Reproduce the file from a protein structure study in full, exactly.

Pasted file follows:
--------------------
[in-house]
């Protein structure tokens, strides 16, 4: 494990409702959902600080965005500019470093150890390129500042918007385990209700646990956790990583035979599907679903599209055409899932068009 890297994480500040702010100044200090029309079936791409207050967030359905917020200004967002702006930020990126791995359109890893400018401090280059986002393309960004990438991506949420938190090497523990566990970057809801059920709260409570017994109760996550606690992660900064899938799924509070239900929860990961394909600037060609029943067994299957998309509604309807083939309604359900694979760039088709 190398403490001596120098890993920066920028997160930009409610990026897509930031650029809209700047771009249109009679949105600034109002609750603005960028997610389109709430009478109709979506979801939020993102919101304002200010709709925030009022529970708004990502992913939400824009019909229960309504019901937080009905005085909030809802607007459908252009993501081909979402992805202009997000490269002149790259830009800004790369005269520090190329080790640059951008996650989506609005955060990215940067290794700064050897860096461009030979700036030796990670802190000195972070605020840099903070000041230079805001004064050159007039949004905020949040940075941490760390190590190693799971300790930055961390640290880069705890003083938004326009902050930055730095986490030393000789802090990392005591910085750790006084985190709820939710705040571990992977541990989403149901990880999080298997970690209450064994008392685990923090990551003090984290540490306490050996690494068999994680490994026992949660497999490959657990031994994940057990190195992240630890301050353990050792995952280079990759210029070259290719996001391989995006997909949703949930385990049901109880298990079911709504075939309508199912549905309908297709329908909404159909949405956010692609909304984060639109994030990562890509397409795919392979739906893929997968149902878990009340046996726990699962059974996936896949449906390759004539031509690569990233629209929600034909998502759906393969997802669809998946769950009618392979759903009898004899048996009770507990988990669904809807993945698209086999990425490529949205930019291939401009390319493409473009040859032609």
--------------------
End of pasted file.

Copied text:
[in-house]
């Protein structure tokens, strides 16, 4: 494990409702959902600080965005500019470093150890390129500042918007385990209700646990956790990583035979599907679903599209055409899932068009 890297994480500040702010100044200090029309079936791409207050967030359905917020200004967002702006930020990126791995359109890893400018401090280059986002393309960004990438991506949420938190090497523990566990970057809801059920709260409570017994109760996550606690992660900064899938799924509070239900929860990961394909600037060609029943067994299957998309509604309807083939309604359900694979760039088709 190398403490001596120098890993920066920028997160930009409610990026897509930031650029809209700047771009249109009679949105600034109002609750603005960028997610389109709430009478109709979506979801939020993102919101304002200010709709925030009022529970708004990502992913939400824009019909229960309504019901937080009905005085909030809802607007459908252009993501081909979402992805202009997000490269002149790259830009800004790369005269520090190329080790640059951008996650989506609005955060990215940067290794700064050897860096461009030979700036030796990670802190000195972070605020840099903070000041230079805001004064050159007039949004905020949040940075941490760390190590190693799971300790930055961390640290880069705890003083938004326009902050930055730095986490030393000789802090990392005591910085750790006084985190709820939710705040571990992977541990989403149901990880999080298997970690209450064994008392685990923090990551003090984290540490306490050996690494068999994680490994026992949660497999490959657990031994994940057990190195992240630890301050353990050792995952280079990759210029070259290719996001391989995006997909949703949930385990049901109880298990079911709504075939309508199912549905309908297709329908909404159909949405956010692609909304984060639109994030990562890509397409795919392979739906893929997968149902878990009340046996726990699962059974996936896949449906390759004539031509690569990233629209929600034909998502759906393969997802669809998946769950009618392979759903009898004899048996009770507990988990669904809807993945698209086999990425490529949205930019291939401009390319493409473009040859032609």